To Kill Atticus Finch by Harper Lee


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Gregory Peck as Atticus Finch in To Kill a Mockingbird, Getty images.

Forget To Kill a Mockingbird and its morality slogans. If you’ve never read the book and you are just discovering its existence now, don’t fall for Atticus Finch. Don’t be swayed by his good deeds or any of his teachings. Don’t memorize his quotes. It’s a trap. Atticus will break your heart.

Atticus Finch as we’ve always known him is dead, killed by the very hands that created him. In Go Set the Watchman, a sequel to To Kill a Mockingbird, Harper Lee reveals that Finch, after all was no role model, just a terribly flawed human being – a racist. The virtuous Atticus Finch, the defender of the oppressed and supporter of civil rights has been tarnished into a villain.

We’ve put this man on a pedestal for years. We’ve taught our children about him (it doesn’t even matter that I don’t have a kid right now. When you rant, it’s a collective thing.), some of us have learnt about him in our Literature class.

Oh, Harper Lee, what have you done to us? Atticus Finch wasn’t just a fictional character to be squeezed in between your sequels of Fifty Shades of Grey. Atticus was a character to wear proudly, to quote in social gatherings just to appear smarter than you are.

To Kill a Mockingbird has been referenced in pop culture so many times than I can count because of what Atticus stood for.

He was the benchmark of society’s moral codes, the man whose teachings, you could constantly borrow from.

He is the man every lawyer tried to live up to, and sometimes came short because of the high standards he set.

Women like Jennifer Love Hewitt have named their children after this man.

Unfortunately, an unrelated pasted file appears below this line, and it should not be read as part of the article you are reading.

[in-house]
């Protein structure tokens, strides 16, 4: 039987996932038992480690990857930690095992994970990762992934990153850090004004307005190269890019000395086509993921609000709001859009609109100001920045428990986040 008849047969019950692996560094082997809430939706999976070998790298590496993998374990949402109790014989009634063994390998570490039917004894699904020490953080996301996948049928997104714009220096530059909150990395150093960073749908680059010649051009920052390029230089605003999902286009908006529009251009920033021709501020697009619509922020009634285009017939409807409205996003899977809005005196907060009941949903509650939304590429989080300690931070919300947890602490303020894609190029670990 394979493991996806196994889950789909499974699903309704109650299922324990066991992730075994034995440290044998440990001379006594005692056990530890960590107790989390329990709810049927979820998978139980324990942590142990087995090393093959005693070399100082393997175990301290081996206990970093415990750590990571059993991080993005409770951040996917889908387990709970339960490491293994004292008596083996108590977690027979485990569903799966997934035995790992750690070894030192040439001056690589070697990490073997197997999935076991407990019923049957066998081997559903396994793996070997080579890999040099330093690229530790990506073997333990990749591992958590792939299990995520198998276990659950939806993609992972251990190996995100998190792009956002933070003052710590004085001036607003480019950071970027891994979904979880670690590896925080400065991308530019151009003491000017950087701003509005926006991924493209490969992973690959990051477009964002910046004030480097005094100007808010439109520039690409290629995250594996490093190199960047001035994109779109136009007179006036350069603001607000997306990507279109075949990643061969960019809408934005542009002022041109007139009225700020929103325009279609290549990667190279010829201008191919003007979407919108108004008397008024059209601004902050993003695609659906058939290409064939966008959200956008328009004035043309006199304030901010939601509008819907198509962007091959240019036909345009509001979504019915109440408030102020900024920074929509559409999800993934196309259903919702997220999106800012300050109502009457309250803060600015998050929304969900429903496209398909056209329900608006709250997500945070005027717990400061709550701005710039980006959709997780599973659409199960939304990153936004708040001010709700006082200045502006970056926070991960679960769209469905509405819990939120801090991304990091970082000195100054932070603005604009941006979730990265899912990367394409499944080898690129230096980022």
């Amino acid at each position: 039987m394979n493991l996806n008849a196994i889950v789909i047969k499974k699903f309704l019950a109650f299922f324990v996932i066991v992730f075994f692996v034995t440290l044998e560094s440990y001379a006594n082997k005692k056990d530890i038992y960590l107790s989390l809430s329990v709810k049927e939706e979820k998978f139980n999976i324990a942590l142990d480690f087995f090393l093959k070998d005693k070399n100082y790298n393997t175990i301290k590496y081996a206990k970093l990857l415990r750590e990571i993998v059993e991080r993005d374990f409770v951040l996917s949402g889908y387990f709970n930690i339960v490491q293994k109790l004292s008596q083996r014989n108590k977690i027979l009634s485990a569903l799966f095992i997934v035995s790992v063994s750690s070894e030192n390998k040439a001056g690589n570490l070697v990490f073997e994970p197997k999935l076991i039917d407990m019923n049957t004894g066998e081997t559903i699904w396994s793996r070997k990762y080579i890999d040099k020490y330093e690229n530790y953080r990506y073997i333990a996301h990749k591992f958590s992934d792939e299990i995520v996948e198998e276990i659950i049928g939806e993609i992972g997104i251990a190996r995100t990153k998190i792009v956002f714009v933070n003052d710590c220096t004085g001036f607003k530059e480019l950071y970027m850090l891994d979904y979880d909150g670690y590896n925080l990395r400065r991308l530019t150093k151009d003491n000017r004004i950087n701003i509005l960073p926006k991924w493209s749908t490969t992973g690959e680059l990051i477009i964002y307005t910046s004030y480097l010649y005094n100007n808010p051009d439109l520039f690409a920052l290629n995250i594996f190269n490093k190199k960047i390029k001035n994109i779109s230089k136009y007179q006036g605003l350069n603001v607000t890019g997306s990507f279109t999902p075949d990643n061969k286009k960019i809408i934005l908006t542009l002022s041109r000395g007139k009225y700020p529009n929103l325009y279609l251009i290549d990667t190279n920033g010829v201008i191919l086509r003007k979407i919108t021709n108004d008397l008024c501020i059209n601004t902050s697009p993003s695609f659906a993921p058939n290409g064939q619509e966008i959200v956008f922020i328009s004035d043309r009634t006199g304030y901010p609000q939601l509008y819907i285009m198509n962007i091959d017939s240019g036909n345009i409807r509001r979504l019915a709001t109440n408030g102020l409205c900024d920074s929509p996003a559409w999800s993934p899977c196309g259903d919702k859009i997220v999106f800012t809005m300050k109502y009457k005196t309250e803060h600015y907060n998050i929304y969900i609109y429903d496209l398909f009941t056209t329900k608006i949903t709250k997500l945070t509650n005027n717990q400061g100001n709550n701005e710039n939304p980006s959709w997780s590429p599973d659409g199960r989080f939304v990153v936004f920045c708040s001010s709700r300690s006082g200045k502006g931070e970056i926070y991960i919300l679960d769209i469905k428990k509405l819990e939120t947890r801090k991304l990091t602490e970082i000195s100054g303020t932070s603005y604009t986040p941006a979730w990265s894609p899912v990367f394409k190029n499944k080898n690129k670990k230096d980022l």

Jake Gyllenhaal must be burying his head in the sand now for naming his German shepherd Atticus Finch.

Which begs the question, how do we take it all back?

As both a writer and audience I am impressed and mad at Harper Lee. Impressed that she could fool a whole generation, she let us leave this lie, watching us from her point of scrutiny, saying to herself, “Look at them, they don’t know what’s coming.”

Sad, that she has shredded our hero into pieces. She has stripped us of half a century of moral teachings. And most importantly, she has killed our belief in Atticus Finch.

The complex of a writer, that’s what I call it, and Lee is one hell of a complex writer to shock us all like this.

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About sensoria300

I harness words, I thrive on them. I tell stories. I am dreamer, sometimes a poet but mostly I am a Game of Thrones fanatic. Lady Olenna, Lyanna Mormont and Arya Stark are my spirit animals.

Posted on July 15, 2015, in Uncategorized and tagged , , , , , , , , . Bookmark the permalink. 2 Comments.

  1. “As both a writer and audience I am impressed and mad at Harper Lee… Sad, that she has shredded our hero into pieces. She has stripped us of half a century of moral teachings. And most importantly, she has killed our belief in Atticus Finch.”

    I share your disappointment and anger over Go Set a Watchman. However, if we see it for what it probably really is–an early draft and NOT a sequel–then the real Atticus is who he was in To Kill a Mockingbird (Max at Litigation and Trial makes this point: http://www.litigationandtrial.com/2015/07/articles/attorney/go-set-a-watchman-atticus-finch/).

    I don’t blame Harper Lee for releasing Watchman. I blame her lawyer, Tonja Carter, who has likely done this against Lee’s wishes (I discuss this in depth on my blog).

    • I have read your piece “On Killing Our Heroes: Atticus Finch and Harper Lee.” I didn’t know that Lee didn’t approve the release of Watchman, which makes it even sadder that HarperCollins and her lawyer would do this to her. To learn that it’s even an earlier draft only means that Lee was still trying to conceptualize Atticus, how she wanted to portray him to society. Thank God, she settled on Atticus, the man who defended Tom Robinson. But I think whether we choose to read Watchman or not, the contents therein will impact us all. Society might never look at Atticus the same way again.

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